Since being established in 1957 around a collection donated by socialite Abby Aldrich Rockefeller, the museum’s holdings have grown and grown. Its approximately 7,000 paintings, fabrics, and sculptures are now housed in a beautiful Federal Revival structure alongside the DeWitt Wallace Decorative Arts Museum.

As you browse around its well-executed exhibits and galleries, you’ll encounter a variety of one-of-a-kind artworks created by skilled, self-taught artists and artisans. Their creative designs and use of brilliant colors, basic shapes and unexpected topic themes provide for wonderful shots and viewing.

8. York River State Park

Home to spectacular vistas, scenery and environment, York River State Park lies about ten minutes drive north of Williamsburg. Sprawling along the river’s western bank, its gorgeous saltwater marshes and green woods feature a plethora of fantastic outdoor activities for nature enthusiasts to enjoy.

A very tranquil and peaceful place to spend some time, its undisturbed and unspoiled wilderness protects an abundance of native marine and plant species. More than thirty miles of trails for hiking, biking, and horseback riding meander either along the coast or through the forests.

From its boat ramp, you may fish and revel in magnificent views of the river while playgrounds and picnic spots are dotted here and there. Its tourist center also features exhibits on the pristine environment’s animals and flora as well as the park’s archaeological discoveries.

7. Bruton Parish Episcopal Church

Back in the heart of Colonial Williamsburg, the Bruton Parish Episcopal Church is another another of the city’s incredibly significant historic sites. George Washington, Thomas Jefferson, and Patrick Henry, among other notable Virginians, attended its services during its heyday as the city’s focal point.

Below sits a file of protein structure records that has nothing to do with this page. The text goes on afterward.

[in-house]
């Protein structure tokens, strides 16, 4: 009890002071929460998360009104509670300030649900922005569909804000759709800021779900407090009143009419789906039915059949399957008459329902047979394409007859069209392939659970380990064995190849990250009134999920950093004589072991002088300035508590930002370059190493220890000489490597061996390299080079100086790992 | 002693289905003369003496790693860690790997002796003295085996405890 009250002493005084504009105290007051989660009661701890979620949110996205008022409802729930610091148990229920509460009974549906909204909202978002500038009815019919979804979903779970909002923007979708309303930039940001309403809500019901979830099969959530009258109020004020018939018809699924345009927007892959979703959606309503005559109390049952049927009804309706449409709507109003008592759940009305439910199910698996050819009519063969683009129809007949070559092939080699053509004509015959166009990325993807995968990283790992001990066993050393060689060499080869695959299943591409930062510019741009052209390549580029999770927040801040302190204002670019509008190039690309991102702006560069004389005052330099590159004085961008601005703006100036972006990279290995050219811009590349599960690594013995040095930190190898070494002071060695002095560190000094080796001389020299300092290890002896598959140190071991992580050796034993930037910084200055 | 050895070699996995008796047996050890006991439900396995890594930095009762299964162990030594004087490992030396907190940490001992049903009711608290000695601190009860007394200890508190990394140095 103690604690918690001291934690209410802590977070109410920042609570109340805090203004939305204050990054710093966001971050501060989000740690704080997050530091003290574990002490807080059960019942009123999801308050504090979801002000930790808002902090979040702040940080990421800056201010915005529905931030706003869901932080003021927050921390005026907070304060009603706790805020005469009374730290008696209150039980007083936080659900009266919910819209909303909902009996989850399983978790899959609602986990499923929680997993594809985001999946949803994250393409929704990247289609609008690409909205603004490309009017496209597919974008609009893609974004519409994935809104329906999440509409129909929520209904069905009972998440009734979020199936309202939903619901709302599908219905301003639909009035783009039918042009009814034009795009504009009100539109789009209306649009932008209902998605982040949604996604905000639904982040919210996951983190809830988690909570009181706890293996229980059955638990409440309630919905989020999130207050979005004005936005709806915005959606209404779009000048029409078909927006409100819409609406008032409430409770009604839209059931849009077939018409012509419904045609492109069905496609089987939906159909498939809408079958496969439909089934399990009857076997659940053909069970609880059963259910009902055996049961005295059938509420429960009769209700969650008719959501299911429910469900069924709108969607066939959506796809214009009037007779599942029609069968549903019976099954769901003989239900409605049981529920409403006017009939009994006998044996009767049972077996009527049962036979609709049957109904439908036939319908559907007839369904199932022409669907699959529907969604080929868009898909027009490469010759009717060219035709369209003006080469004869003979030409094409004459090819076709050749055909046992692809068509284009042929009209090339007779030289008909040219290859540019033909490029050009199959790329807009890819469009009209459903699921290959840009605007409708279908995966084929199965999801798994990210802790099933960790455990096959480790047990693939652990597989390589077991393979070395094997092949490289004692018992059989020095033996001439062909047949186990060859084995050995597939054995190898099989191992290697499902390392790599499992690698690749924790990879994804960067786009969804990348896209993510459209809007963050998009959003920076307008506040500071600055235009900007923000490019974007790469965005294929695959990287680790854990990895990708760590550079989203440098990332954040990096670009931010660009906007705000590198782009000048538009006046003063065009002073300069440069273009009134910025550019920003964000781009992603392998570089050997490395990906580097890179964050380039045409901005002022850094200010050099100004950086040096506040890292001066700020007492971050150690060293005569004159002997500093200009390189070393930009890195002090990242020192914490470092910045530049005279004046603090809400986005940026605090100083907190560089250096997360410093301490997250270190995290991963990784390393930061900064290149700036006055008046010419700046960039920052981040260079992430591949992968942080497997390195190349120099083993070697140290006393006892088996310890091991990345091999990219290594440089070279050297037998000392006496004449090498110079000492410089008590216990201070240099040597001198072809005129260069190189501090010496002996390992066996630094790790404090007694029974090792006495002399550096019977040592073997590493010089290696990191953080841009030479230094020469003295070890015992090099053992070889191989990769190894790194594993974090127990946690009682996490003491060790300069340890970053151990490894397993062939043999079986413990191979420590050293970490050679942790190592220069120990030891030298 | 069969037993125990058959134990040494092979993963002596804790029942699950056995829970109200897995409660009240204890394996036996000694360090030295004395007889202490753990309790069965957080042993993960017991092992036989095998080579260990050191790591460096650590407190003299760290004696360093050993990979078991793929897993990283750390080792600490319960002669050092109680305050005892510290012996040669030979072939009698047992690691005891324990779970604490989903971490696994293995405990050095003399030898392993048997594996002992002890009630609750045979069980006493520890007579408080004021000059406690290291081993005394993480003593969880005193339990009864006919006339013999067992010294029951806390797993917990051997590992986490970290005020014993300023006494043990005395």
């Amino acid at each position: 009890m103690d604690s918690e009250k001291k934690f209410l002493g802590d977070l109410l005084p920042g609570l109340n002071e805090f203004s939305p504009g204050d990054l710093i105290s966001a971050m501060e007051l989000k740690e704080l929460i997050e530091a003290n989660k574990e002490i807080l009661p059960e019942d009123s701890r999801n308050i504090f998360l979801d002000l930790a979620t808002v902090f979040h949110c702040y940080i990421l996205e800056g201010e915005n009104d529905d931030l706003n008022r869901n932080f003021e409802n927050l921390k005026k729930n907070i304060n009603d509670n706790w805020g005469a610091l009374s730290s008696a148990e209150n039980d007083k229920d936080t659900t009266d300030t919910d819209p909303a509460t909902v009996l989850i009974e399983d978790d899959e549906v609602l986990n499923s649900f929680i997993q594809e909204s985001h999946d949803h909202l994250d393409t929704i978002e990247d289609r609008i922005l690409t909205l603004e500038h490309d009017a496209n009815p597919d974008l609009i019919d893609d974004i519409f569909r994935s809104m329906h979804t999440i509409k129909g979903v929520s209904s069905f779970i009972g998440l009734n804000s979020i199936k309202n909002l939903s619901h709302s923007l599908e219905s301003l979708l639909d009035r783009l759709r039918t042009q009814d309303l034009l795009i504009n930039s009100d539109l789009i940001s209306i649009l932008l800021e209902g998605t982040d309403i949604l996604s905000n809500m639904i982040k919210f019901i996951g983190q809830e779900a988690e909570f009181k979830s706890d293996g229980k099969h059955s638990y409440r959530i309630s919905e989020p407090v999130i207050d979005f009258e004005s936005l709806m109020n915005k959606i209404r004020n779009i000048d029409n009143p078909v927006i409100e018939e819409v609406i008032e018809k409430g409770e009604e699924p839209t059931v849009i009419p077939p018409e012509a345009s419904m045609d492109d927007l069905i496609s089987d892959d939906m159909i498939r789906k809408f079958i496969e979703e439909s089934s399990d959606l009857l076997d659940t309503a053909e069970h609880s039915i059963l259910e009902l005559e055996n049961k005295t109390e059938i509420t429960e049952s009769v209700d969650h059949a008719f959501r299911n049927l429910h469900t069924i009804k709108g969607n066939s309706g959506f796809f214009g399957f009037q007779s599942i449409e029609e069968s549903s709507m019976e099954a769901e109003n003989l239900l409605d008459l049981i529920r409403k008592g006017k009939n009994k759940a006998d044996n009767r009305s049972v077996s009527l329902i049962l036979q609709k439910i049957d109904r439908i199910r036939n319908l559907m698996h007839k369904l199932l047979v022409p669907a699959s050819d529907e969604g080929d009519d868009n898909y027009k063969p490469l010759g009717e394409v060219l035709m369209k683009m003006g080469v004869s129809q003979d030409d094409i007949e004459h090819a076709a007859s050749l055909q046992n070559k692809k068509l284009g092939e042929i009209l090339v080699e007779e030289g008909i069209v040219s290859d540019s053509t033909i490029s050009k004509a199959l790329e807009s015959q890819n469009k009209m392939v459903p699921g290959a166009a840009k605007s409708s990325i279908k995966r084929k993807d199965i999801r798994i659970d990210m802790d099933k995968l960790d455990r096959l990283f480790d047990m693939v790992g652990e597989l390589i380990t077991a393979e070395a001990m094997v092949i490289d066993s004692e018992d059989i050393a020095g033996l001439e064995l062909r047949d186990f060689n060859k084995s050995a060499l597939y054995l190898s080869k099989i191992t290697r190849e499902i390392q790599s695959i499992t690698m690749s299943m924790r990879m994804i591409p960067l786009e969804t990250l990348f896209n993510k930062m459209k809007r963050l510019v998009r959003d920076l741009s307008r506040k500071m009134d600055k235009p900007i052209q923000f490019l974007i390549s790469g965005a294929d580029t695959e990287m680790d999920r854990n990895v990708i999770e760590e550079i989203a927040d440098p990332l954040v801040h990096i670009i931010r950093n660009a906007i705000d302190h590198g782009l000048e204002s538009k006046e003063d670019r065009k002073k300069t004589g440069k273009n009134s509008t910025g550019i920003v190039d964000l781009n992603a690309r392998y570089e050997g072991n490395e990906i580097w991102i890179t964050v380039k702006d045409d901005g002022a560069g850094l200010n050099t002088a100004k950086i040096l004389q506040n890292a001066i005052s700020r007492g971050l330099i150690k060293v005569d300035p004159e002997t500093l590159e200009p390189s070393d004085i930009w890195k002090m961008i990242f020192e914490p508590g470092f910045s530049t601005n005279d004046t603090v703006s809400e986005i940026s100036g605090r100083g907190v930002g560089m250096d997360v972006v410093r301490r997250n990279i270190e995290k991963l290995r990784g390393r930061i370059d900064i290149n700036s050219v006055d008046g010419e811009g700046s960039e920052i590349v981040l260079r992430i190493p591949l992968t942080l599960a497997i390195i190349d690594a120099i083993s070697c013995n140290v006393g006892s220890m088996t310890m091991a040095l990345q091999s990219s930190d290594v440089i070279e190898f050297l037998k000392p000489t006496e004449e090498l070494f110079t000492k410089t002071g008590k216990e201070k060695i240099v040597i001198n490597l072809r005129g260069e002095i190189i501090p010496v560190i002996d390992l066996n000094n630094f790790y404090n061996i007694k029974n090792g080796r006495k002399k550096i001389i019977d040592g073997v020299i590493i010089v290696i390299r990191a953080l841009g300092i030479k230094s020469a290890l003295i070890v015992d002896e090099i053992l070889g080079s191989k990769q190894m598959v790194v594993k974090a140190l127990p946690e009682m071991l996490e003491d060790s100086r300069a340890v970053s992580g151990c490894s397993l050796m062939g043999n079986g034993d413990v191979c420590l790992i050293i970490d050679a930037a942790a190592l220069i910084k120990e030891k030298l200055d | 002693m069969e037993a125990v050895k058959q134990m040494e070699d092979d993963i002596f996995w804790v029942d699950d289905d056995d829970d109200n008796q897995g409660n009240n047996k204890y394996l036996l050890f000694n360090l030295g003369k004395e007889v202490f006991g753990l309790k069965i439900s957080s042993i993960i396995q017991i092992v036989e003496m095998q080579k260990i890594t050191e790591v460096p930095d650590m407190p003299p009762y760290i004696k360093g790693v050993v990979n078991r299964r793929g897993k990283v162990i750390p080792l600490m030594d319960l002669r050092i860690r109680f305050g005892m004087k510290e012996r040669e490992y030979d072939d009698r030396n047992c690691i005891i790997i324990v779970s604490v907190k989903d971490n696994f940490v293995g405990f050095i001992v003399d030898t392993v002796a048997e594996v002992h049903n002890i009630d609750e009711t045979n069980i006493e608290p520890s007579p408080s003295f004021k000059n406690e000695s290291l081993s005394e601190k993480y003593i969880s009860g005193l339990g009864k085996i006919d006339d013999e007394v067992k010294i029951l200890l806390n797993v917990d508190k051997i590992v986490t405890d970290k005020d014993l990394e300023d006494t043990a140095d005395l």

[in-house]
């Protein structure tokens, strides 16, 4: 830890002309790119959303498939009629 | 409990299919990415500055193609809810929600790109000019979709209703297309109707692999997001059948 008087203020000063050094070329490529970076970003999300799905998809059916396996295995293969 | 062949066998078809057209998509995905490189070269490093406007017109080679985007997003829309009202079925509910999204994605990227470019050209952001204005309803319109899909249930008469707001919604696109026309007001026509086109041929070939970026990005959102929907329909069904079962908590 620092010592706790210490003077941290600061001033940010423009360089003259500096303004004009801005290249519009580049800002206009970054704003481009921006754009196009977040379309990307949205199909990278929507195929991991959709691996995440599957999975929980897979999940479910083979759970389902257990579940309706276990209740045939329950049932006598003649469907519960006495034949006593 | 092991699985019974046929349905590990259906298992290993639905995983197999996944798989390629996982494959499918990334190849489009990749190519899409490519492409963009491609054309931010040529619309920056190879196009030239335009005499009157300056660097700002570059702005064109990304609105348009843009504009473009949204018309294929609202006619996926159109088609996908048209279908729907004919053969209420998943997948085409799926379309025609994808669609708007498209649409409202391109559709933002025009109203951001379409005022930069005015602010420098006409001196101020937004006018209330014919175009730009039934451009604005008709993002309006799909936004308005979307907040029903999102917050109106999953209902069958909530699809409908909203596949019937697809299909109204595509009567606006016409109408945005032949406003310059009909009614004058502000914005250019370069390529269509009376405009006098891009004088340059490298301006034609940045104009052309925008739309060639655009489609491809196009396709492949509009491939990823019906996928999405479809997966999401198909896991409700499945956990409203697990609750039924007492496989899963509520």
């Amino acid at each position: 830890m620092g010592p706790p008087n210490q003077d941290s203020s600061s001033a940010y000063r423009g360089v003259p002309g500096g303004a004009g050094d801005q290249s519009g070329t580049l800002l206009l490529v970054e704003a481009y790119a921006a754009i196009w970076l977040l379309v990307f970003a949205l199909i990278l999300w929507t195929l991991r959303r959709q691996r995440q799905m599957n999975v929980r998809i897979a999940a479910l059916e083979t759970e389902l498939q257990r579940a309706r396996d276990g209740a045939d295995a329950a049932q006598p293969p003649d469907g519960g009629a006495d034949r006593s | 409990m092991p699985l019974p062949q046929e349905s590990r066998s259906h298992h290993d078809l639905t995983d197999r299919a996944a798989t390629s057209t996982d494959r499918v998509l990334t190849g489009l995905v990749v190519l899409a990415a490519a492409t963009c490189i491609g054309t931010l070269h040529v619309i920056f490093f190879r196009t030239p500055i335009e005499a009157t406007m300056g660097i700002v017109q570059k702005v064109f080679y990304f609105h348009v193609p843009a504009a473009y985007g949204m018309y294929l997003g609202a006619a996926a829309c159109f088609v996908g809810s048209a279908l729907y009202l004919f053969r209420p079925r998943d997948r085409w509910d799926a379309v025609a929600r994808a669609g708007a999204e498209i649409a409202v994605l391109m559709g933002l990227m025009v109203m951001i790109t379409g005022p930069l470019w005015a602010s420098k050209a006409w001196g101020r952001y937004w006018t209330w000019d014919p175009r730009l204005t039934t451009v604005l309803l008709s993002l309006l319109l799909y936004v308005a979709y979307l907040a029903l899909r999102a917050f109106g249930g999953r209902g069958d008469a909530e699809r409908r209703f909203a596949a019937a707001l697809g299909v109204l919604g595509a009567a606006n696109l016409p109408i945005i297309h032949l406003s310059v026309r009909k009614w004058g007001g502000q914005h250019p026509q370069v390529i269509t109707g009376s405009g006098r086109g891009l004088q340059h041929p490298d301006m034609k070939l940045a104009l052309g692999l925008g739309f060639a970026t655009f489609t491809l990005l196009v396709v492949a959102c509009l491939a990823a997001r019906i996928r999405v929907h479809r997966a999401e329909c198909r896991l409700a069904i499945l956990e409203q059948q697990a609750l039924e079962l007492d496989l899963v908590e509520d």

Now listed as a National Historic Landmark, the current church was erected in 1715 over a previous, smaller one. It is a remarkable example of colonial religious architecture, with its cruciform nave and transepts rising above its bell tower.

As it was restored to its colonial form, it features historic wooden box pews with names like James Madison and John Tyler, as well as a magnificent 1755 organ. Impressively enough, its bell is still the same one that rang out at the signing of the Declaration of Independence.

6. Busch Gardens Williamsburg

Due to its thrilling rides and attractions, Busch Gardens Williamsburg is one of the most popular amusement parks in the United States. As it has a European theme, you can be exploring France and Germany one minute before popping up in Italy, Ireland or England the next.

First opened to the public in 1975, the amusement park’s seemingly endless grounds lie southeast of the city and today boasts nine great themed zones to amble around. Each has its own country-specific style, feel and food as England’s double-decker bus and vintage phone booths lie next to Germany’s mountain village and Oktoberfest beer hall.

Thanks to the park’s varied architecture and beautiful, verdant grounds, it’s a great location for capturing memorable vacation photographs. In addition to its Broadway-style performances, be sure to ride the thrilling Loch Ness Monster and Pantheon rollercoasters.

5. Jamestown Settlement

Visit the Jamestown Settlement if you are interested in learning more about the early history of the United States. You can explore recreations of the first permanent English settlement in the Americas and a Native American village at the large living history museum.

Alongside Historic Jamestowne, which maintains the actual settlement site, the park was established in 1957 to commemorate the colony’s 350th anniversary. In addition to entering numerous old houses and boarding reproductions of the ships used by the initial settlers, you can also observe interpreters in costume making equipment, clothing, and food.